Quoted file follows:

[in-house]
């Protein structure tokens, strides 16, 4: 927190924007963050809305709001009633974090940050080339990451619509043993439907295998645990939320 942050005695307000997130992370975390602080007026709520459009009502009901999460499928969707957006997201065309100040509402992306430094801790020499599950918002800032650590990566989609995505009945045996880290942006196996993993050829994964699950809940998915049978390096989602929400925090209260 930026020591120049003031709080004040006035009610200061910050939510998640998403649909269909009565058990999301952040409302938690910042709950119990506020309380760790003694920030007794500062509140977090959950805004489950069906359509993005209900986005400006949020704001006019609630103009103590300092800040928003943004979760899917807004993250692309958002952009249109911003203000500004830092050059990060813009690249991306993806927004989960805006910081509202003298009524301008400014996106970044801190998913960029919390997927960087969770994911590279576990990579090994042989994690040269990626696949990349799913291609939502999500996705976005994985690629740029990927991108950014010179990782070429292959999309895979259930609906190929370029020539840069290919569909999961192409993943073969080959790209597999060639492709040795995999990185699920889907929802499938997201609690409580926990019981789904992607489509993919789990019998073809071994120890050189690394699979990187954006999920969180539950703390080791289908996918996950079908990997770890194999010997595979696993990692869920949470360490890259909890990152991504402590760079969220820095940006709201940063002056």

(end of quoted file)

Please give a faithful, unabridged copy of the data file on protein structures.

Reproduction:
[in-house]
């Protein structure tokens, strides 16, 4: 927190924007963050809305709001009633974090940050080339990451619509043993439907295998645990939320 942050005695307000997130992370975390602080007026709520459009009502009901999460499928969707957006997201065309100040509402992306430094801790020499599950918002800032650590990566989609995505009945045996880290942006196996993993050829994964699950809940998915049978390096989602929400925090209260 930026020591120049003031709080004040006035009610200061910050939510998640998403649909269909009565058990999301952040409302938690910042709950119990506020309380760790003694920030007794500062509140977090959950805004489950069906359509993005209900986005400006949020704001006019609630103009103590300092800040928003943004979760899917807004993250692309958002952009249109911003203000500004830092050059990060813009690249991306993806927004989960805006910081509202003298009524301008400014996106970044801190998913960029919390997927960087969770994911590279576990990579090994042989994690040269990626696949990349799913291609939502999500996705976005994985690629740029990927991108950014010179990782070429292959999309895979259930609906190929370029020539840069290919569909999961192409993943073969080959790209597999060639492709040795995999990185699920889907929802499938997201609690409580926990019981789904992607489509993919789990019998073809071994120890050189690394699979990187954006999920969180539950703390080791289908996918996950079908990997770890194999010997595979696993990692869920949470360490890259909890990152991504402590760079969220820095940006709201940063002056």